This is the big leagues.
Dance Dance Revolution is by far the biggest dancing game out there. It's enjoyed widespread success, a healthy run in an otherwise wilting arcade market, and a number of console releases across each system of the current generation. Dance Dance Revolution Extreme 2 is simply the latest in a long line of DDR titles. How does it stack up?
Well, the gameplay is essentially the same as that of the previous games. You step on the arrows on a dance pad (or perhaps with a controller if you're pad-less) when the game tells you to do so. The closer you are to being in sync with the game, the more points you get and the better your score. The better your score, the higher your grade. Simple. The actual gameplay is about what you'd expect. You dance along to the arrows while a psychadelic video plays behind you. Some songs may get a true-blue music video, while others have a flashy background and a dancing character of your choice that gyrates along with you. There's a decent variety of characters, and they do have unlockable costumes, but they have essentially no effect on the gameplay. They're window-dressing. They're there to look cool and that's about it. Plus, it's kind of hard to enjoy the scenery when you're trying to concentrate on the arrows. Still, the characters and the video are nice additions and help to liven up a game that can easily turn into high-stakes Simon.
DDR Extreme 2 comes with a few modes that expand on the gameplay, though you've seen most of them before. The workout mode is a mainstay, of course, and the training mode is perfect for new players. Even the demo reel breaks down how to play in a simple and straightforward manner, and something that can best be called "Super Easy Mode" lets neophytes get in some practice before diving head-first into the deep end.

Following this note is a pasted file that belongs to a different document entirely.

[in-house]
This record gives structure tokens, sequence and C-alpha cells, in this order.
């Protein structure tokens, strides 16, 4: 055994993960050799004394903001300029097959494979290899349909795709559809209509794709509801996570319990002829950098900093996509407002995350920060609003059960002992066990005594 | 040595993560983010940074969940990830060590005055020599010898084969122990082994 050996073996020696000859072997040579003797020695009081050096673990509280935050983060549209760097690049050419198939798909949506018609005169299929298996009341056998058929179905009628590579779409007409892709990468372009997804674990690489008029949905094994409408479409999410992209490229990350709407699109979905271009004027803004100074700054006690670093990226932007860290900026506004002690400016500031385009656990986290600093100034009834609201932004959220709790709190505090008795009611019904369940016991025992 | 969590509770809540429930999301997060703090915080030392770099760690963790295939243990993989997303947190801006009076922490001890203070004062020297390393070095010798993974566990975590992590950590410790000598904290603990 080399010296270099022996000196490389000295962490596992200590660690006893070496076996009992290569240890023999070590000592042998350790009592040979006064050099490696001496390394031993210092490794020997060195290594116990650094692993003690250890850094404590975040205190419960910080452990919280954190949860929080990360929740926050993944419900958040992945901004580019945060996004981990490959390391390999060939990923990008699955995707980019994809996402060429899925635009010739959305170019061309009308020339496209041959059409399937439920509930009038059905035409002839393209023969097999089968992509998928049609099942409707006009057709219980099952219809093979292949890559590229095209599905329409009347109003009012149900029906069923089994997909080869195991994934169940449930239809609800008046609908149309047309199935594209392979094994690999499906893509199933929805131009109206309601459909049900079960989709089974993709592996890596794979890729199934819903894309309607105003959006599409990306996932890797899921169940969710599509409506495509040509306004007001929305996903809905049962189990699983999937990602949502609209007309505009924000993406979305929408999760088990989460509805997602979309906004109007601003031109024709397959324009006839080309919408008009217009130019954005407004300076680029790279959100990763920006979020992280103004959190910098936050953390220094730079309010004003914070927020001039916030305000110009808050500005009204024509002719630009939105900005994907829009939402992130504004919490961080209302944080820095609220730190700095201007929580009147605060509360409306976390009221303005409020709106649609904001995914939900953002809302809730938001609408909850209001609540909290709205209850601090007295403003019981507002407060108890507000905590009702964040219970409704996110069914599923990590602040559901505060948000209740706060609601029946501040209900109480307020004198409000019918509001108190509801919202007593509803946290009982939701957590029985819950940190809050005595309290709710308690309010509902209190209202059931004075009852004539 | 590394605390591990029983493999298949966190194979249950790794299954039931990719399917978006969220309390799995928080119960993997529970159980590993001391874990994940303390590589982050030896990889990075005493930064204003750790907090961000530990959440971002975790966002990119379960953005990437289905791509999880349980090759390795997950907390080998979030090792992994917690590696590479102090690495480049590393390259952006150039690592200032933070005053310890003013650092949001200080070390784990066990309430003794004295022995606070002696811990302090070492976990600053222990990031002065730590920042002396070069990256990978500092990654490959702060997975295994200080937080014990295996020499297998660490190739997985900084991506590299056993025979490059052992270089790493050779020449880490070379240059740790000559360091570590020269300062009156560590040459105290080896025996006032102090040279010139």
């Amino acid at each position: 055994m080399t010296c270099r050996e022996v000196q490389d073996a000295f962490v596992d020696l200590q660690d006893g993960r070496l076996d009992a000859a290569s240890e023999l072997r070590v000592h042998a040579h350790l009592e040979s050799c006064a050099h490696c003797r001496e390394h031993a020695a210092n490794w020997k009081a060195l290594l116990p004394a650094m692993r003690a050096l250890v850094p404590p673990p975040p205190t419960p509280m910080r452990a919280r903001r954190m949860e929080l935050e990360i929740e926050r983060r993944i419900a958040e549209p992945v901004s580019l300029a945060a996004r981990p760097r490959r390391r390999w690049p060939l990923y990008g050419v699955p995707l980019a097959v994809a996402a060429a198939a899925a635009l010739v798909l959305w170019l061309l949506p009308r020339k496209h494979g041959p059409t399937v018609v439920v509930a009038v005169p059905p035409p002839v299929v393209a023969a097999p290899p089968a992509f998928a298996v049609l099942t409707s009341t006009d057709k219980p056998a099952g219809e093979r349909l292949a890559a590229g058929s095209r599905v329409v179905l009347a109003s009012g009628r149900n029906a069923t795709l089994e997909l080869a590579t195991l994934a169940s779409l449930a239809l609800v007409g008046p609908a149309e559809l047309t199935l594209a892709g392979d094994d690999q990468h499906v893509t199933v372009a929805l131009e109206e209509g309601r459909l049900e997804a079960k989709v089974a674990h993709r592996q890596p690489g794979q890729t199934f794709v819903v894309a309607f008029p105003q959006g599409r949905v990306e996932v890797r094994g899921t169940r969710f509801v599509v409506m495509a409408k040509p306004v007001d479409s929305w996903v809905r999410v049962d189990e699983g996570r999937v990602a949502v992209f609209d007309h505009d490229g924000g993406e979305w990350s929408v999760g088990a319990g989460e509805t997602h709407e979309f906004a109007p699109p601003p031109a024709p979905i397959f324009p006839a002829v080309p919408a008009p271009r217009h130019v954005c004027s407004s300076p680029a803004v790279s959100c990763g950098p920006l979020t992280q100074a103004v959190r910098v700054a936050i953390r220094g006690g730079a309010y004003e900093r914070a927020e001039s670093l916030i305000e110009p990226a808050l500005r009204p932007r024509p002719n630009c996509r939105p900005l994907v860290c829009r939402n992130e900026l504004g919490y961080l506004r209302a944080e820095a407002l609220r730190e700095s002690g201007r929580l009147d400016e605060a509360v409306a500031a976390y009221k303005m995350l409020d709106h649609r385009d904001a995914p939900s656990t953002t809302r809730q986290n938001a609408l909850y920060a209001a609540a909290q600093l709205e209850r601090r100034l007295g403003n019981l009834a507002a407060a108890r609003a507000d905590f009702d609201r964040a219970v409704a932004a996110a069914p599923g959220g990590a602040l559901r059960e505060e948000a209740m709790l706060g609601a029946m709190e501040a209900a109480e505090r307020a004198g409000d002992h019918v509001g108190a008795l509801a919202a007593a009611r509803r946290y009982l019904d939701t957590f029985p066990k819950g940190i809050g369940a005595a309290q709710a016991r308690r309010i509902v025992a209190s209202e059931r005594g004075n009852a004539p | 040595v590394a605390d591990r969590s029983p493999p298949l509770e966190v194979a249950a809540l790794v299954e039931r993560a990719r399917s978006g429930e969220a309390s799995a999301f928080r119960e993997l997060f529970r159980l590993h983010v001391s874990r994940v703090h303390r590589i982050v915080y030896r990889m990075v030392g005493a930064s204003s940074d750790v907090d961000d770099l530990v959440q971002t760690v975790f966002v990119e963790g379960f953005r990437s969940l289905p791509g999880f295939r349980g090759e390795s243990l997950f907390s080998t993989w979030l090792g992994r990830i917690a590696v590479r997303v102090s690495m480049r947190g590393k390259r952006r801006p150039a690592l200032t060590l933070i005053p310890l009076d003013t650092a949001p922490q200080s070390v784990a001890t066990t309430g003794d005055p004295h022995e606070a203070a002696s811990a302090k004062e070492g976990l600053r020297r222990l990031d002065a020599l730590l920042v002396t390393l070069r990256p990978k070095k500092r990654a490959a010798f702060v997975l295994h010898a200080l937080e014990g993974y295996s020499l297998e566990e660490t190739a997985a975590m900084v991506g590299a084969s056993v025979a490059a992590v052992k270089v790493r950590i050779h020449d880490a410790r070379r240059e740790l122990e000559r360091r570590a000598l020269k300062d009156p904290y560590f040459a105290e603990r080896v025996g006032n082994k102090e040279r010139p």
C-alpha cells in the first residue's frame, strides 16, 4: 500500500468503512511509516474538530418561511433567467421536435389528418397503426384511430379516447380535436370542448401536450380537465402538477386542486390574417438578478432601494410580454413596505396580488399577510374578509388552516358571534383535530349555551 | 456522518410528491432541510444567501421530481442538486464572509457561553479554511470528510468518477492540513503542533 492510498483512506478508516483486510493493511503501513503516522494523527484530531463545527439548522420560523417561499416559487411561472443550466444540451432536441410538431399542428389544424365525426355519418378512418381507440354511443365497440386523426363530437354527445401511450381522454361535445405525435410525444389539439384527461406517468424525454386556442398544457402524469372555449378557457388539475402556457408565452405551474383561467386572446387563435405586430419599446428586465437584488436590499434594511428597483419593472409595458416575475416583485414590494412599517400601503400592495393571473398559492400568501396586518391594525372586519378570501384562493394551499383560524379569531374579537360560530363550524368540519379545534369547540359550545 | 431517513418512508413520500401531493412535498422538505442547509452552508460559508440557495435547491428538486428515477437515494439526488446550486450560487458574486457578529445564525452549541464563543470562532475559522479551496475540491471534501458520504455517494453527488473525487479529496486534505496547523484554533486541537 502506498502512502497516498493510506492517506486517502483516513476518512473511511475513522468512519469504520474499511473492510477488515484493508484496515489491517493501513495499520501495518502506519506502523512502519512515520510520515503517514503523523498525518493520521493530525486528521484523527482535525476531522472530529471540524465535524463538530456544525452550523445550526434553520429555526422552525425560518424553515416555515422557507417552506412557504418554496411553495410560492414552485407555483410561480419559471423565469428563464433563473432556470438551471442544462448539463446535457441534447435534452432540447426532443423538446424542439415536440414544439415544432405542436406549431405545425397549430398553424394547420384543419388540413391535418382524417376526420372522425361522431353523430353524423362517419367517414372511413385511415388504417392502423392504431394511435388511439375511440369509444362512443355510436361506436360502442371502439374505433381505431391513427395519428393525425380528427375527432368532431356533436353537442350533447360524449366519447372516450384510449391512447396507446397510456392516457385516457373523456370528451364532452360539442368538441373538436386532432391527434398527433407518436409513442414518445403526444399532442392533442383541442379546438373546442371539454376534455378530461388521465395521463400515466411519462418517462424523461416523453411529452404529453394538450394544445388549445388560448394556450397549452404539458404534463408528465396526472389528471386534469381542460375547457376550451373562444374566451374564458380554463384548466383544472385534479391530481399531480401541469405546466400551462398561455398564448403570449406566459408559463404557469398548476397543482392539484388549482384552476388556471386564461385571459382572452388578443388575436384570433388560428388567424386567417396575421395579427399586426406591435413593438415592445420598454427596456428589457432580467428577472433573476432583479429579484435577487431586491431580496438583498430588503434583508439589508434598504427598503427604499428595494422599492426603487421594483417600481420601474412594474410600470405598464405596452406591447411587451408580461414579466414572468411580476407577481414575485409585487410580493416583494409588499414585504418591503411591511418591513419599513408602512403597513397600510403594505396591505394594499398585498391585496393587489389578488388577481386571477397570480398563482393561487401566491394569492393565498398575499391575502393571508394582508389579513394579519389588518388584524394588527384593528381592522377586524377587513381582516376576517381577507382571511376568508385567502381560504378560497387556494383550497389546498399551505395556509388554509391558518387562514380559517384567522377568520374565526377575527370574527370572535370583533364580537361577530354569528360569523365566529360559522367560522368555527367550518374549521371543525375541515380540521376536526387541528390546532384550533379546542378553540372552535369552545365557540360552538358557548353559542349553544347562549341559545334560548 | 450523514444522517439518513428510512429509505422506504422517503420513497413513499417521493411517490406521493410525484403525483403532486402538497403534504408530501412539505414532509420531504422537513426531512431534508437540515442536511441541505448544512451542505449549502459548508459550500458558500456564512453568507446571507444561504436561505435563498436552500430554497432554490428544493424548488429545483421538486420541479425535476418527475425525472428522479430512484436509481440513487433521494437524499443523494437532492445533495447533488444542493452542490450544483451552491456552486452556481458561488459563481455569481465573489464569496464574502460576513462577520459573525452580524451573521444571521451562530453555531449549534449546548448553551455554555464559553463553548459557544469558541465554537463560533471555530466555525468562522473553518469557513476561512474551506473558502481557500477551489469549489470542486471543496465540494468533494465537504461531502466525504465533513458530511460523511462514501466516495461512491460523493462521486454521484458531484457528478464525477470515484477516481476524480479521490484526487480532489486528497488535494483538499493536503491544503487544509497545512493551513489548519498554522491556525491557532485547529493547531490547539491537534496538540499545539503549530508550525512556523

Speaking of new players, it seems that DDR Extreme 2 is determined to pull in a new segment of the population. The previous games seemed to stick to a mix of techno, remixes, and j-pop, with a focus on high beats per minute. This time around, there are a few new additions in the form of artists like Sean Paul, Britney Spears, and Christina Aguilera. That's right: pop music. There aren't many of them, but they're in there. Gamers who might've onced mocked DDR now have a reason to try it, if only to see how a few mega-platinum songs made the transition.
It's kind of hard to accurately judge DDR Extreme 2. There's been a number of them released already, with the biggest differences being things like song choice, character choice, and online play. At its core, each game is the same. It's what surrounds it that makes this a "new" title. DDR Extreme 2 makes some great strides to attract new players to the same old franchise. It's a noble effort and hopefully one that pays off.